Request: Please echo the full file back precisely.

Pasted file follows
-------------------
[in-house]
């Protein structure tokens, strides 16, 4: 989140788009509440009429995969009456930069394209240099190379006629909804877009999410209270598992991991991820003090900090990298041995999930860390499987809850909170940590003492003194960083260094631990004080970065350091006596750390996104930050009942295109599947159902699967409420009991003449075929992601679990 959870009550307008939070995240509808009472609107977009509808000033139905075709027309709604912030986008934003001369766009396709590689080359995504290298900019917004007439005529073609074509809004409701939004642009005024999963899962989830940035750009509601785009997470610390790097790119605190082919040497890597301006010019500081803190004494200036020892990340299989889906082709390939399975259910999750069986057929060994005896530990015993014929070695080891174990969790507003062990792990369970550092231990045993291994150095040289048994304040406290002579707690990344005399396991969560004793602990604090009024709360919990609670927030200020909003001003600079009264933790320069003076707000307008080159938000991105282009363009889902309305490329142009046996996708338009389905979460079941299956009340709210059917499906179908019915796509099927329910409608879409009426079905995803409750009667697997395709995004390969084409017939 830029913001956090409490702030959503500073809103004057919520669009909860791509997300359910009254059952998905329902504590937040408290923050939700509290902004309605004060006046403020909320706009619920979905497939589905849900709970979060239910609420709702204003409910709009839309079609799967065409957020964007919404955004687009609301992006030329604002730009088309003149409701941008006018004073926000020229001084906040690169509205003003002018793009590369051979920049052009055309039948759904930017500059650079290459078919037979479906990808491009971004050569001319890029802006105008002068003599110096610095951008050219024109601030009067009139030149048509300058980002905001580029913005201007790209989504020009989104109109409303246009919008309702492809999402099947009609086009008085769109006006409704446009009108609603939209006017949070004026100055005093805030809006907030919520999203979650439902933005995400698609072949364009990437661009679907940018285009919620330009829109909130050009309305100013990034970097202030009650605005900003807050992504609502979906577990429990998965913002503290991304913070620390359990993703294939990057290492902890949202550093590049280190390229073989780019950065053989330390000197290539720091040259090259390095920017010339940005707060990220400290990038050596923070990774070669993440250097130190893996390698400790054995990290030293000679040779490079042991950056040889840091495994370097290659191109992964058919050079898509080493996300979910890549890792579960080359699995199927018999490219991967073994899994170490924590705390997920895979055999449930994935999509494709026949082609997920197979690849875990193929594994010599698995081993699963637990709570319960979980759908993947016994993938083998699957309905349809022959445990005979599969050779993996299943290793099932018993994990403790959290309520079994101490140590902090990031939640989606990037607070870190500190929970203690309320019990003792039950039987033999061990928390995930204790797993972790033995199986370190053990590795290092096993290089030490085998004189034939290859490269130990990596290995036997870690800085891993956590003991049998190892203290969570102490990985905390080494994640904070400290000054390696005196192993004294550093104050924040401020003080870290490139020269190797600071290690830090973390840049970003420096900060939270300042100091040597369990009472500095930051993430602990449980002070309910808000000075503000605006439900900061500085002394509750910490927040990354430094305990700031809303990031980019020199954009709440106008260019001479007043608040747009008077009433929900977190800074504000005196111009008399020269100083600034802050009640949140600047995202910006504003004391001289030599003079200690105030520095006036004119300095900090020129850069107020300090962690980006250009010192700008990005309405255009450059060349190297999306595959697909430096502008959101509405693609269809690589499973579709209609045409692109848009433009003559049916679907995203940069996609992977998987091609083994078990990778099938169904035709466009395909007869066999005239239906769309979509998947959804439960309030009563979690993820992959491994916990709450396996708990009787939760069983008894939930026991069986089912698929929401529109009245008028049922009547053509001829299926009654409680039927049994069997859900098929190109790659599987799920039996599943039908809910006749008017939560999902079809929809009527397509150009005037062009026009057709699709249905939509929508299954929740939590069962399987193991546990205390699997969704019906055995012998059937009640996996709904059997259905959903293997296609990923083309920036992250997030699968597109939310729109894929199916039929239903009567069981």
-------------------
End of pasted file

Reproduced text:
[in-house]
């Protein structure tokens, strides 16, 4: 989140788009509440009429995969009456930069394209240099190379006629909804877009999410209270598992991991991820003090900090990298041995999930860390499987809850909170940590003492003194960083260094631990004080970065350091006596750390996104930050009942295109599947159902699967409420009991003449075929992601679990 959870009550307008939070995240509808009472609107977009509808000033139905075709027309709604912030986008934003001369766009396709590689080359995504290298900019917004007439005529073609074509809004409701939004642009005024999963899962989830940035750009509601785009997470610390790097790119605190082919040497890597301006010019500081803190004494200036020892990340299989889906082709390939399975259910999750069986057929060994005896530990015993014929070695080891174990969790507003062990792990369970550092231990045993291994150095040289048994304040406290002579707690990344005399396991969560004793602990604090009024709360919990609670927030200020909003001003600079009264933790320069003076707000307008080159938000991105282009363009889902309305490329142009046996996708338009389905979460079941299956009340709210059917499906179908019915796509099927329910409608879409009426079905995803409750009667697997395709995004390969084409017939 830029913001956090409490702030959503500073809103004057919520669009909860791509997300359910009254059952998905329902504590937040408290923050939700509290902004309605004060006046403020909320706009619920979905497939589905849900709970979060239910609420709702204003409910709009839309079609799967065409957020964007919404955004687009609301992006030329604002730009088309003149409701941008006018004073926000020229001084906040690169509205003003002018793009590369051979920049052009055309039948759904930017500059650079290459078919037979479906990808491009971004050569001319890029802006105008002068003599110096610095951008050219024109601030009067009139030149048509300058980002905001580029913005201007790209989504020009989104109109409303246009919008309702492809999402099947009609086009008085769109006006409704446009009108609603939209006017949070004026100055005093805030809006907030919520999203979650439902933005995400698609072949364009990437661009679907940018285009919620330009829109909130050009309305100013990034970097202030009650605005900003807050992504609502979906577990429990998965913002503290991304913070620390359990993703294939990057290492902890949202550093590049280190390229073989780019950065053989330390000197290539720091040259090259390095920017010339940005707060990220400290990038050596923070990774070669993440250097130190893996390698400790054995990290030293000679040779490079042991950056040889840091495994370097290659191109992964058919050079898509080493996300979910890549890792579960080359699995199927018999490219991967073994899994170490924590705390997920895979055999449930994935999509494709026949082609997920197979690849875990193929594994010599698995081993699963637990709570319960979980759908993947016994993938083998699957309905349809022959445990005979599969050779993996299943290793099932018993994990403790959290309520079994101490140590902090990031939640989606990037607070870190500190929970203690309320019990003792039950039987033999061990928390995930204790797993972790033995199986370190053990590795290092096993290089030490085998004189034939290859490269130990990596290995036997870690800085891993956590003991049998190892203290969570102490990985905390080494994640904070400290000054390696005196192993004294550093104050924040401020003080870290490139020269190797600071290690830090973390840049970003420096900060939270300042100091040597369990009472500095930051993430602990449980002070309910808000000075503000605006439900900061500085002394509750910490927040990354430094305990700031809303990031980019020199954009709440106008260019001479007043608040747009008077009433929900977190800074504000005196111009008399020269100083600034802050009640949140600047995202910006504003004391001289030599003079200690105030520095006036004119300095900090020129850069107020300090962690980006250009010192700008990005309405255009450059060349190297999306595959697909430096502008959101509405693609269809690589499973579709209609045409692109848009433009003559049916679907995203940069996609992977998987091609083994078990990778099938169904035709466009395909007869066999005239239906769309979509998947959804439960309030009563979690993820992959491994916990709450396996708990009787939760069983008894939930026991069986089912698929929401529109009245008028049922009547053509001829299926009654409680039927049994069997859900098929190109790659599987799920039996599943039908809910006749008017939560999902079809929809009527397509150009005037062009026009057709699709249905939509929508299954929740939590069962399987193991546990205390699997969704019906055995012998059937009640996996709904059997259905959903293997296609990923083309920036992250997030699968597109939310729109894929199916039929239903009567069981």